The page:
SAN JOSE, Calif. (KRON) — Amid the deadly coronavirus pandemic, a deeply-impacted East San Jose community has rallied together over the last several months to provide much-needed assistance.
Local leadership has since stepped in as the pandemic has disproportionately impacted East San Jose residents.
In the heart of East San Jose, the Mexican Heritage Plaza (MHP) has long supported its Mayfair neighborhood, where a majority of Mexican-American and Vietnamese families have lived for generations.
“As a cultural institution that sees over 70,000 people a year, we are an arts and cultural organization and when the pandemic hit we knew we had to shift our programming in order to meet the moment,” said Jessica Paz-Cedillos, executive director of The School of Arts (SOAC) and Culture at MHP.
“We’ve been doing food distribution on the first and third Monday of the month, we do testing weekly now on every Wednesday, we saw about a thousand people last week, so there is a clear need,” Paz-Cedillos added.
“As we look to the future we know that our community is going to be in recovery for a couple of years if not more.”
As the first shelter-in-place orders were issued back in March, many local organizations and nonprofits in East San Jose were forced to pivot their efforts to address the needs of its community.
Paz-Cedillos tells KRON4 News the MHP is now focused on becoming a vaccine distribution site and will soon launch a multicultural campaign focused on providing vital COVID-19 information to its community.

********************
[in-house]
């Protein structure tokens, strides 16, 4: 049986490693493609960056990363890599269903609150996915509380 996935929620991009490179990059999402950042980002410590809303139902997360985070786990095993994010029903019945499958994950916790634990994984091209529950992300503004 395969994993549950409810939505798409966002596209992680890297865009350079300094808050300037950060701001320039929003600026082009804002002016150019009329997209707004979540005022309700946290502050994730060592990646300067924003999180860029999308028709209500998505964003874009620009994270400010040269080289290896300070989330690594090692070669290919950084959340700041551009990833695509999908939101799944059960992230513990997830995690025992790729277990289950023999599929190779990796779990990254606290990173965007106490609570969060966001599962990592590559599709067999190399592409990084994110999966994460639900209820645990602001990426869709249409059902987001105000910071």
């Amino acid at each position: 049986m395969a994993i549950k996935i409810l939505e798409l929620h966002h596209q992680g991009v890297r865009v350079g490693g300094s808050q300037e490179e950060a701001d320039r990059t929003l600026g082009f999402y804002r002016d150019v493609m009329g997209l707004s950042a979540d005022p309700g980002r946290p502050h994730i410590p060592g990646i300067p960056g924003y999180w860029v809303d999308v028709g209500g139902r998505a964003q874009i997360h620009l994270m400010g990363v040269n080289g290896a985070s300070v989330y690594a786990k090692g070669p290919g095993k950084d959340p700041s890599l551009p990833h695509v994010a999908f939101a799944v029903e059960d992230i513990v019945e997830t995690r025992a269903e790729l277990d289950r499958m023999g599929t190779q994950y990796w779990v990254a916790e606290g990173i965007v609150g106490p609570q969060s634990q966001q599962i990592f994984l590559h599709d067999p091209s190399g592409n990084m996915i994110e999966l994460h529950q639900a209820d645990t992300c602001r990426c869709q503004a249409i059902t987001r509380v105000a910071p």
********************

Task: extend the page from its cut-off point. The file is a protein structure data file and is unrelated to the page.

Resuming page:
The Si Se Puede Collective, a group comprised of five community nonprofits including Amigos De Guadalupe Center for Justice and Empowerment, Grail Family Services, School of Arts and Culture at Mexican Heritage Plaza and SOMOS Mayfair — have all been instrumental in community outreach efforts.
“These are five women-led agencies that have long track records and experience in working with the community … and really have the trust of community members,” said Vanessa Shieh, associate director for the SOAC.
“Since the pandemic hit these agencies rallied to offer food distribution, hot meals, diaper distribution, educational activities, ensuring parents had resources to be able to do online learning for their children, and financial assistance as well.”
Joining in to help its East San Jose community is San Jose Planning Commissioner Rolando Bonilla, who has now created an East San Jose COVID Relief Fund aimed to help businesses and nonprofits in the community that couldn’t didn’t qualify for any government assistance.
Bonilla, who is the only East San Jose representative in the city’s Planning Commission said the community has been forced to provide for itself as little no help has been given to the community from its local leadership.
“We don’t have to study it, we don’t have to evaluate it, the reality is you can literally walk the streets and you will see businesses and nonprofits fighting to exists and not only fighting to exist but having to make the unfair decision of fighting to keep their business open but exposing themselves to a virus that is ravaging East San Jose,” he said.
“For me the realization was this: the calvary is not coming, the community is on its own.”
According to Santa Clara County COVID-19 Data, 5 ZIP codes in East San Jose account for roughly 30% of the county’s total COVID-19 cases.
As coronavirus cases continue to surge to start 2021, the future of many East San Jose residents will rely on the vital help given by numerous trusted community organizations.
“The crisis here in East San Jose has shown local leaders the importance of relationship building and working with each other in order to address the needs of our community,” said. Paz-Cedillos. “It’s been beautiful to see that in a moment of crisis we are resilient and we are able to build new partnerships in order to do the real work.”
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